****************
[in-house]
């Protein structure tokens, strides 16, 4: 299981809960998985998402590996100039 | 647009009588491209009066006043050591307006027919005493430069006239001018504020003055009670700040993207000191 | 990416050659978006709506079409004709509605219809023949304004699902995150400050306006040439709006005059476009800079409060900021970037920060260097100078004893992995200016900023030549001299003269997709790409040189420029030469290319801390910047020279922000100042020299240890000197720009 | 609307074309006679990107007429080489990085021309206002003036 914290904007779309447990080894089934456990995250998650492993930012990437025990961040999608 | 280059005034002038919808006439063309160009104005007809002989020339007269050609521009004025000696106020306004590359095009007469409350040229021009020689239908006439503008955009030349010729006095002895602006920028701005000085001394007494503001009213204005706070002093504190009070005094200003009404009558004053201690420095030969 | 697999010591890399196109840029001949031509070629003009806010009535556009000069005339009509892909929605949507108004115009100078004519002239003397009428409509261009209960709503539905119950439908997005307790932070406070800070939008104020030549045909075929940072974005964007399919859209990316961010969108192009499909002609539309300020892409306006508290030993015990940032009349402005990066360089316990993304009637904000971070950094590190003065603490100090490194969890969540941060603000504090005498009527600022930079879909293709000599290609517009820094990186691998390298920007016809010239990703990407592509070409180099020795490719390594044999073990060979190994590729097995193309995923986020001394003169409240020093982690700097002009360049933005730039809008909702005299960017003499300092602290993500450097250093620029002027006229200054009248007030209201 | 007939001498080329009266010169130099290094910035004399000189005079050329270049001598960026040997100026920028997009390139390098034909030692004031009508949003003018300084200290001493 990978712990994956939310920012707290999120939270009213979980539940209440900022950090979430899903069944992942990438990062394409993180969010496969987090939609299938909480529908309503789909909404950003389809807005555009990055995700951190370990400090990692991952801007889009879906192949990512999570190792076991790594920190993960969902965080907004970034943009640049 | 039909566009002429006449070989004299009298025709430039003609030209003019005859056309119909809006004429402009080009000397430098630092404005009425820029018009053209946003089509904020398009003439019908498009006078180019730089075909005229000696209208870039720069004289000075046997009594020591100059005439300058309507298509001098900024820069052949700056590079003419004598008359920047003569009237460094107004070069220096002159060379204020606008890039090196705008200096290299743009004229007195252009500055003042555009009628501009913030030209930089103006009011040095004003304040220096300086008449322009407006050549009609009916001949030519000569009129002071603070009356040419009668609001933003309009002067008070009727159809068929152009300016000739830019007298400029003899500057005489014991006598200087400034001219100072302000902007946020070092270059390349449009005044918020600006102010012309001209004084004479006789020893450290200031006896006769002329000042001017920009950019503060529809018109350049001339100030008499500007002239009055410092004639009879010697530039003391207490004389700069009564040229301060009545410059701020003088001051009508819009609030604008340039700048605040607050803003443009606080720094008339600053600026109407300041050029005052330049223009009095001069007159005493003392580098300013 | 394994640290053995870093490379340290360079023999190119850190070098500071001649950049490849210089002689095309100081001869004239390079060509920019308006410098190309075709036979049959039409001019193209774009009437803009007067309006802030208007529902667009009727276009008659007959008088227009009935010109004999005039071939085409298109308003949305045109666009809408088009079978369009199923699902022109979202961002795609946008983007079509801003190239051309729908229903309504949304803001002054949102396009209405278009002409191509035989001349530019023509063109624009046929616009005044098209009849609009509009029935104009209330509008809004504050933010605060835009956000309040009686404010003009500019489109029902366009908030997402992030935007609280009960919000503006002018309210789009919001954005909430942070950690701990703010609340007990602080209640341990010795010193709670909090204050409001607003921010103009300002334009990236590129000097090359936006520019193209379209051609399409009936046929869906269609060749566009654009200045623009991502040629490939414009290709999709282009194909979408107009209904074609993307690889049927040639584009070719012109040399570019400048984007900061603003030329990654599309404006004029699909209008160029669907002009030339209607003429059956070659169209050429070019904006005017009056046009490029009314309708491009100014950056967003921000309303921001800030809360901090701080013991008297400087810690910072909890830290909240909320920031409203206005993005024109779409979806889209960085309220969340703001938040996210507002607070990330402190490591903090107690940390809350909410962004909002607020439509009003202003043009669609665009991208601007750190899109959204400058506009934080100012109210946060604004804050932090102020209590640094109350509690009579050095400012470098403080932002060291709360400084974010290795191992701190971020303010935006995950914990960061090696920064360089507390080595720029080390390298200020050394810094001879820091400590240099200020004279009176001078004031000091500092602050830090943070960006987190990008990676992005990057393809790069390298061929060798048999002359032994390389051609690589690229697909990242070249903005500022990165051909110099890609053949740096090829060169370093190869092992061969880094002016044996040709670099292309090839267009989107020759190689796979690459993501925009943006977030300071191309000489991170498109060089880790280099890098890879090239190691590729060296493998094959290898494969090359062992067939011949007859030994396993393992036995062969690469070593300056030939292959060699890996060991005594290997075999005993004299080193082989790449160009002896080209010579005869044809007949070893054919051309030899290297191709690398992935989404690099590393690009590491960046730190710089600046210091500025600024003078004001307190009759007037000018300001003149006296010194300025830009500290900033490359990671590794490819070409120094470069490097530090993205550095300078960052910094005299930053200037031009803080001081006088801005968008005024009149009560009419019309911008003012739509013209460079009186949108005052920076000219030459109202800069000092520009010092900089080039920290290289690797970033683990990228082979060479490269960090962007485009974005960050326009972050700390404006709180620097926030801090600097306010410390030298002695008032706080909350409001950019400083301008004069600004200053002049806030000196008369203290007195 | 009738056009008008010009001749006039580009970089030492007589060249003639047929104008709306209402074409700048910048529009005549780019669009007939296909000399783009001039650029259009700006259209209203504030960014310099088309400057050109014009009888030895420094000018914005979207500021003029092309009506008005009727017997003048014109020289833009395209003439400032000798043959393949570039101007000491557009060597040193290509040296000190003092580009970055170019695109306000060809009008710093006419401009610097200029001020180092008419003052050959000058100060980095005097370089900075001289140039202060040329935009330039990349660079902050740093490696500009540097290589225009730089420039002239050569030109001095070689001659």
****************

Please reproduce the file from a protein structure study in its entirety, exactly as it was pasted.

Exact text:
[in-house]
């Protein structure tokens, strides 16, 4: 299981809960998985998402590996100039 | 647009009588491209009066006043050591307006027919005493430069006239001018504020003055009670700040993207000191 | 990416050659978006709506079409004709509605219809023949304004699902995150400050306006040439709006005059476009800079409060900021970037920060260097100078004893992995200016900023030549001299003269997709790409040189420029030469290319801390910047020279922000100042020299240890000197720009 | 609307074309006679990107007429080489990085021309206002003036 914290904007779309447990080894089934456990995250998650492993930012990437025990961040999608 | 280059005034002038919808006439063309160009104005007809002989020339007269050609521009004025000696106020306004590359095009007469409350040229021009020689239908006439503008955009030349010729006095002895602006920028701005000085001394007494503001009213204005706070002093504190009070005094200003009404009558004053201690420095030969 | 697999010591890399196109840029001949031509070629003009806010009535556009000069005339009509892909929605949507108004115009100078004519002239003397009428409509261009209960709503539905119950439908997005307790932070406070800070939008104020030549045909075929940072974005964007399919859209990316961010969108192009499909002609539309300020892409306006508290030993015990940032009349402005990066360089316990993304009637904000971070950094590190003065603490100090490194969890969540941060603000504090005498009527600022930079879909293709000599290609517009820094990186691998390298920007016809010239990703990407592509070409180099020795490719390594044999073990060979190994590729097995193309995923986020001394003169409240020093982690700097002009360049933005730039809008909702005299960017003499300092602290993500450097250093620029002027006229200054009248007030209201 | 007939001498080329009266010169130099290094910035004399000189005079050329270049001598960026040997100026920028997009390139390098034909030692004031009508949003003018300084200290001493 990978712990994956939310920012707290999120939270009213979980539940209440900022950090979430899903069944992942990438990062394409993180969010496969987090939609299938909480529908309503789909909404950003389809807005555009990055995700951190370990400090990692991952801007889009879906192949990512999570190792076991790594920190993960969902965080907004970034943009640049 | 039909566009002429006449070989004299009298025709430039003609030209003019005859056309119909809006004429402009080009000397430098630092404005009425820029018009053209946003089509904020398009003439019908498009006078180019730089075909005229000696209208870039720069004289000075046997009594020591100059005439300058309507298509001098900024820069052949700056590079003419004598008359920047003569009237460094107004070069220096002159060379204020606008890039090196705008200096290299743009004229007195252009500055003042555009009628501009913030030209930089103006009011040095004003304040220096300086008449322009407006050549009609009916001949030519000569009129002071603070009356040419009668609001933003309009002067008070009727159809068929152009300016000739830019007298400029003899500057005489014991006598200087400034001219100072302000902007946020070092270059390349449009005044918020600006102010012309001209004084004479006789020893450290200031006896006769002329000042001017920009950019503060529809018109350049001339100030008499500007002239009055410092004639009879010697530039003391207490004389700069009564040229301060009545410059701020003088001051009508819009609030604008340039700048605040607050803003443009606080720094008339600053600026109407300041050029005052330049223009009095001069007159005493003392580098300013 | 394994640290053995870093490379340290360079023999190119850190070098500071001649950049490849210089002689095309100081001869004239390079060509920019308006410098190309075709036979049959039409001019193209774009009437803009007067309006802030208007529902667009009727276009008659007959008088227009009935010109004999005039071939085409298109308003949305045109666009809408088009079978369009199923699902022109979202961002795609946008983007079509801003190239051309729908229903309504949304803001002054949102396009209405278009002409191509035989001349530019023509063109624009046929616009005044098209009849609009509009029935104009209330509008809004504050933010605060835009956000309040009686404010003009500019489109029902366009908030997402992030935007609280009960919000503006002018309210789009919001954005909430942070950690701990703010609340007990602080209640341990010795010193709670909090204050409001607003921010103009300002334009990236590129000097090359936006520019193209379209051609399409009936046929869906269609060749566009654009200045623009991502040629490939414009290709999709282009194909979408107009209904074609993307690889049927040639584009070719012109040399570019400048984007900061603003030329990654599309404006004029699909209008160029669907002009030339209607003429059956070659169209050429070019904006005017009056046009490029009314309708491009100014950056967003921000309303921001800030809360901090701080013991008297400087810690910072909890830290909240909320920031409203206005993005024109779409979806889209960085309220969340703001938040996210507002607070990330402190490591903090107690940390809350909410962004909002607020439509009003202003043009669609665009991208601007750190899109959204400058506009934080100012109210946060604004804050932090102020209590640094109350509690009579050095400012470098403080932002060291709360400084974010290795191992701190971020303010935006995950914990960061090696920064360089507390080595720029080390390298200020050394810094001879820091400590240099200020004279009176001078004031000091500092602050830090943070960006987190990008990676992005990057393809790069390298061929060798048999002359032994390389051609690589690229697909990242070249903005500022990165051909110099890609053949740096090829060169370093190869092992061969880094002016044996040709670099292309090839267009989107020759190689796979690459993501925009943006977030300071191309000489991170498109060089880790280099890098890879090239190691590729060296493998094959290898494969090359062992067939011949007859030994396993393992036995062969690469070593300056030939292959060699890996060991005594290997075999005993004299080193082989790449160009002896080209010579005869044809007949070893054919051309030899290297191709690398992935989404690099590393690009590491960046730190710089600046210091500025600024003078004001307190009759007037000018300001003149006296010194300025830009500290900033490359990671590794490819070409120094470069490097530090993205550095300078960052910094005299930053200037031009803080001081006088801005968008005024009149009560009419019309911008003012739509013209460079009186949108005052920076000219030459109202800069000092520009010092900089080039920290290289690797970033683990990228082979060479490269960090962007485009974005960050326009972050700390404006709180620097926030801090600097306010410390030298002695008032706080909350409001950019400083301008004069600004200053002049806030000196008369203290007195 | 009738056009008008010009001749006039580009970089030492007589060249003639047929104008709306209402074409700048910048529009005549780019669009007939296909000399783009001039650029259009700006259209209203504030960014310099088309400057050109014009009888030895420094000018914005979207500021003029092309009506008005009727017997003048014109020289833009395209003439400032000798043959393949570039101007000491557009060597040193290509040296000190003092580009970055170019695109306000060809009008710093006419401009610097200029001020180092008419003052050959000058100060980095005097370089900075001289140039202060040329935009330039990349660079902050740093490696500009540097290589225009730089420039002239050569030109001095070689001659």